The VALOR fellows found themselves touring the Shenandoah Valley for seminar 3, which somehow seemed eerily familiar to me. On the afternoon of day 3 we found ourselves (again) in Rockingham County, and you can’t talk about agriculture in Rockingham County without talking about poultry, and more specifically, turkeys.
First up for the afternoon was a brief tour of the train unloading station belonging to the Virginia Poultry Growers Cooperative, along with a longer conversation with complex manager Mickey Baugher. With the construction of the train unloading station the Cooperative can receive 75 car “unit trains” of grain which reduces their operating cost and also allows them to partner with other poultry integrators in the area to help supply their grain needs as well. Throughout the tour and afterwards, Mr. Baugher shared some of the history of the cooperative and candidly shared his thoughts on some of the strengths and challenges facing the cooperative and the industry in general and outlined some of the initiatives and strategies they employ to succeed in the industry.
Next, to Glenn Hill Farms, for a visit with Dennis Stoneburner and a break from turkeys. Glenn Hill is a family beef, hay and poultry operation – broiler chickens in this instance. Mr. Stoneburner entered the broiler business in the late 70’s and shared some of his past experiences and vision for the future as well.
Back to turkeys for the last stop of the evening: Rivermont Farms with David Hughes. Mr. Hughes is a producer member of the Virginia Poultry Growers Cooperative with four turkey houses. After the fellows were given an object lesson in proper attire for biosecurity, we toured an operating turkey house for some first hand experience with turkey production.
For taking time out of their Saturday to stop and stand for questioning from the fellows of VALOR, instead of the myriad of other, more exciting, things to do on a Saturday afternoon, we thank them. Their insights offer much for us ponder and learn from.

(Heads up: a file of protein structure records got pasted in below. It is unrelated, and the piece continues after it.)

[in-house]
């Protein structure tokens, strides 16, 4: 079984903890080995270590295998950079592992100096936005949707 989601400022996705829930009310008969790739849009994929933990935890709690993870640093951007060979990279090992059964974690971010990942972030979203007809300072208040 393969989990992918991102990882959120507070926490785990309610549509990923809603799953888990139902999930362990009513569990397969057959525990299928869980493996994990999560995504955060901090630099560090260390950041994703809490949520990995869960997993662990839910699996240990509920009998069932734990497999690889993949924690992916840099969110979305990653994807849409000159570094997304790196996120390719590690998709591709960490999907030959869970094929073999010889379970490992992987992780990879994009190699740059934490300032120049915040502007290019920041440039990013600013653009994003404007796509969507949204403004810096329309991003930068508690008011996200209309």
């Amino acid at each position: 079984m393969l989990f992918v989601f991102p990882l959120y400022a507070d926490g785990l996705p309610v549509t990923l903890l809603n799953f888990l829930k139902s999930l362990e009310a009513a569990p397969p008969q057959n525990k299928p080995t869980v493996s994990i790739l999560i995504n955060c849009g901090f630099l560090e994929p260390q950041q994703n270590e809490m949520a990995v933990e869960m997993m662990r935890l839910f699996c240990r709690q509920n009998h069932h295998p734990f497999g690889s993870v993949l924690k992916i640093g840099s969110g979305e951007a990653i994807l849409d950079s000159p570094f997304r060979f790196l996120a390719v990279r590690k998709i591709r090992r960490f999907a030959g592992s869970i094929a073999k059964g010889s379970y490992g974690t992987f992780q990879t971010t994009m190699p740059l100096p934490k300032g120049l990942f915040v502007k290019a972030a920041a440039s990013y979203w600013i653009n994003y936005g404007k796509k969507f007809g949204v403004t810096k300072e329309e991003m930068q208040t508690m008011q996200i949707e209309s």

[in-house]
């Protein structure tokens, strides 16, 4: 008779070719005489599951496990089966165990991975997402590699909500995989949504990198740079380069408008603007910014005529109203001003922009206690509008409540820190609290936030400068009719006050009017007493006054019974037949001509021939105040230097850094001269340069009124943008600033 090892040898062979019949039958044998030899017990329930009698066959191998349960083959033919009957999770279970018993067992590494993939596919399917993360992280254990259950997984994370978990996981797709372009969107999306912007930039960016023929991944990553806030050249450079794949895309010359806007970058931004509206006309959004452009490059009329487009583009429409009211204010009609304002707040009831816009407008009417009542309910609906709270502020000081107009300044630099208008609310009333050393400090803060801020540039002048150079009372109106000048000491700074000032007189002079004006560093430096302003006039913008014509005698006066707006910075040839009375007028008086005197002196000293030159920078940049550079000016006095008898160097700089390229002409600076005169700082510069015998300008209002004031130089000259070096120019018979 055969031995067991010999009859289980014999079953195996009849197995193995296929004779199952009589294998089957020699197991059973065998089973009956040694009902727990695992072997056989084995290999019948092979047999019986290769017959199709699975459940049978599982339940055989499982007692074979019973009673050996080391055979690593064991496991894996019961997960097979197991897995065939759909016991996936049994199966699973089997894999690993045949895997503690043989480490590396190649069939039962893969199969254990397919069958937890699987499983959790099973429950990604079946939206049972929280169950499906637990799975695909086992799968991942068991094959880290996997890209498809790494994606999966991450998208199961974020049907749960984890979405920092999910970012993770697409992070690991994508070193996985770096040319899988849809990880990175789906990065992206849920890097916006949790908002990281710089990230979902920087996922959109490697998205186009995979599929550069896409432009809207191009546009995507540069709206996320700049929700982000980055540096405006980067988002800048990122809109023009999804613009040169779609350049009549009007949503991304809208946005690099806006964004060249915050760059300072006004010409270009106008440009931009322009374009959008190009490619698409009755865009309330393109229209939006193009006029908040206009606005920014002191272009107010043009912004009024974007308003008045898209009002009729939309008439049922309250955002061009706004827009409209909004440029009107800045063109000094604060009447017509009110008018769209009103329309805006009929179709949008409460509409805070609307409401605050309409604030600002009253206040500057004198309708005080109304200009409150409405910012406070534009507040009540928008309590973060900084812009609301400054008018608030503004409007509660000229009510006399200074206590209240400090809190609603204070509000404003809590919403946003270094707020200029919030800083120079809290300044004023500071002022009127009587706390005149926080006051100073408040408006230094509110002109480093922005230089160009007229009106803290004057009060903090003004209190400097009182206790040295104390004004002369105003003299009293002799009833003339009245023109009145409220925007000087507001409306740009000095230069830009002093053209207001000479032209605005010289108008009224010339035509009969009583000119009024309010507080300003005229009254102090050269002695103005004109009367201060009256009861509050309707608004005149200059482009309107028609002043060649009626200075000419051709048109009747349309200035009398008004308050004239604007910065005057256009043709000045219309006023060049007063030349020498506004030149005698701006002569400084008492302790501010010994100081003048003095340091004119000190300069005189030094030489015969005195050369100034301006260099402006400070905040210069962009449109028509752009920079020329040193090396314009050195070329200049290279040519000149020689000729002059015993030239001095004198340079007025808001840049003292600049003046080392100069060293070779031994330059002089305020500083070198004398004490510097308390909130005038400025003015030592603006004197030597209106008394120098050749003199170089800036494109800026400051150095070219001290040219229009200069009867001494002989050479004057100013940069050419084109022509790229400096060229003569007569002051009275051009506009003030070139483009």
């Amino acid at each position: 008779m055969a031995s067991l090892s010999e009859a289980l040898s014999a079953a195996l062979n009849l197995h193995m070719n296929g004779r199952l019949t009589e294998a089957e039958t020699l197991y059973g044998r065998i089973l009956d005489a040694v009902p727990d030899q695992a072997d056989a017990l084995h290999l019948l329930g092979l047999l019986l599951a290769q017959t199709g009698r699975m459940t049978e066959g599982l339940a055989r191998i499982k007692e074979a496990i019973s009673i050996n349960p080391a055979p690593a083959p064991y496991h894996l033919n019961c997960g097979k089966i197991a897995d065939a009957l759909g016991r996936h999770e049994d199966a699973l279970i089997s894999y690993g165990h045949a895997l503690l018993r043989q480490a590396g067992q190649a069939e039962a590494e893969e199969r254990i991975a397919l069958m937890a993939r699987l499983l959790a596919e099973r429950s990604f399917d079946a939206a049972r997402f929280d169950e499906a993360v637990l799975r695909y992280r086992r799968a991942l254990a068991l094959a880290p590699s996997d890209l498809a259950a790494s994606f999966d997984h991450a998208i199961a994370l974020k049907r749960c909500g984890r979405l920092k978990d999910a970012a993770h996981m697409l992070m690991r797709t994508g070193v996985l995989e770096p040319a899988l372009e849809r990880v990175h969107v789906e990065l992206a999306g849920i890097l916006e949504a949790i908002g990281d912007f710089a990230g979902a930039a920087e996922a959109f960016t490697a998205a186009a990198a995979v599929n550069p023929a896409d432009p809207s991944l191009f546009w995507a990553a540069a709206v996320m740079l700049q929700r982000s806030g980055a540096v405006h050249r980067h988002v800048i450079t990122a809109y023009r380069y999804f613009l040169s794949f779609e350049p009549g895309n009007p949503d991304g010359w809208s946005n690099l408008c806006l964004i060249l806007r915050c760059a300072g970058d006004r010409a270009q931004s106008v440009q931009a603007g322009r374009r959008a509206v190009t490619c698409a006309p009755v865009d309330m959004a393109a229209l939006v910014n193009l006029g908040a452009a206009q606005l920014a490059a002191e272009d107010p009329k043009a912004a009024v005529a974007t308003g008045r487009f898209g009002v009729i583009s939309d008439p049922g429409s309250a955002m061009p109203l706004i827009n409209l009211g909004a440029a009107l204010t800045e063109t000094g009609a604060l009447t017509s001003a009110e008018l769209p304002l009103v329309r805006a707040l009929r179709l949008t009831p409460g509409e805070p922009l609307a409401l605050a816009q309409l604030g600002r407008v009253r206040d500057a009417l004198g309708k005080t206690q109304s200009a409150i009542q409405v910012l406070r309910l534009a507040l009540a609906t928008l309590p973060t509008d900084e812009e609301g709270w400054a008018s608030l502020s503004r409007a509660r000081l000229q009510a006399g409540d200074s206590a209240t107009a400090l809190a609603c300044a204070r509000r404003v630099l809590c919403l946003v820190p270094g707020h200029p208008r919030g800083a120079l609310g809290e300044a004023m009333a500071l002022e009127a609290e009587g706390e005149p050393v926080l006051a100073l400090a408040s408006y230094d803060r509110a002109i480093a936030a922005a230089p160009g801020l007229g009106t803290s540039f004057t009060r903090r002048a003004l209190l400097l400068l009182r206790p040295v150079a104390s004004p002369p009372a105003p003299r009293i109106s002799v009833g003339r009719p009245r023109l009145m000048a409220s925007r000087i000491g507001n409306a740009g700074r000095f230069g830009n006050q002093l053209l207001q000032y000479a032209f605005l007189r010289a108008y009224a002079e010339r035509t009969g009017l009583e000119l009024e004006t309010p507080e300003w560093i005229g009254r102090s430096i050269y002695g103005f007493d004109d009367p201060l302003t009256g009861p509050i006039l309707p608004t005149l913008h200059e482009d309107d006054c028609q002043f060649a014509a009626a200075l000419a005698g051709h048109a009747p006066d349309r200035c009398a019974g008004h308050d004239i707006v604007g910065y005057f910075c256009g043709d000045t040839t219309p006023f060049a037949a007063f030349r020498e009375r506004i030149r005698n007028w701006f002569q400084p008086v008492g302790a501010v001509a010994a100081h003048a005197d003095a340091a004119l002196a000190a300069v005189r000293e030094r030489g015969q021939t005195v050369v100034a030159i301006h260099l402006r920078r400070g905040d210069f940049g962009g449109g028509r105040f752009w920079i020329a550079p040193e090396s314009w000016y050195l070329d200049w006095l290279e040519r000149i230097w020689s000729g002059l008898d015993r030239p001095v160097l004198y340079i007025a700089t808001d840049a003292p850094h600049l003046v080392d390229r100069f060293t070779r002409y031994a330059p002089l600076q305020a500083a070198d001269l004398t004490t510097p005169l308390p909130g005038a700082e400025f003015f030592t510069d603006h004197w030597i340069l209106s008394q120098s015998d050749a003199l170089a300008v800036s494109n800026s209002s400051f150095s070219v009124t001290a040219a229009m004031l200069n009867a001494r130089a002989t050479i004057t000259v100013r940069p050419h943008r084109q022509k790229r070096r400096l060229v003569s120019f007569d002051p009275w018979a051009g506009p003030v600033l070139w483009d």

“Alright….what in the world does that have to do with a refreshing citrus beverage?”
Of course we have all heard what to do when life provides lemons in large quantity. Yes…that’s right, lets all say it together…. Make Lemonade! What we saw during these tour stops served to illustrate – perhaps not on purpose – the need to deal with what you are handed and make the most of it.
Mr. Hughes spoke of the need for a commitment to continuous improvement in order for his farm to remain viable. Even with that, challenges will arise that cause great tumult. Avian Flu, mechanical failure, operator error and the like. But, by stepping back and examining the challenges that present themselves, in the context of the need for continuous improvement, the opportunity to learn and improve is presented.
Mr. Stoneburner has taken poultry litter – what some (not I) would call a lemon – and developed an income stream. Initially, by packaging his poultry litter in 50 pound bags and serving an unmet need he has been able to increase the income he receives from the sale of poultry litter by a factor of 5. He has continued seeking new opportunities for marketing this “waste” product and has started creating compost for sale in bulk, and continues to refine and create new marketing opportunities.
And finally the Virginia Poultry Growers Cooperative, an organization formed out of great adversity. Their understated history available on the web touches lightly on the circumstances of their beginning but really does not do justice to just how dire the situation seemed at the time. With no guarantees and little chance of success a group of people came together and, with a little luck along with some strategic partnerships, have created a thriving, successful turkey production company.
Life happens. How you respond to what is thrown your way can make the difference between success and something less than that. I think that is the true lesson to be learned from a Saturday afternoon in the Shenandoah Valley of Virginia.
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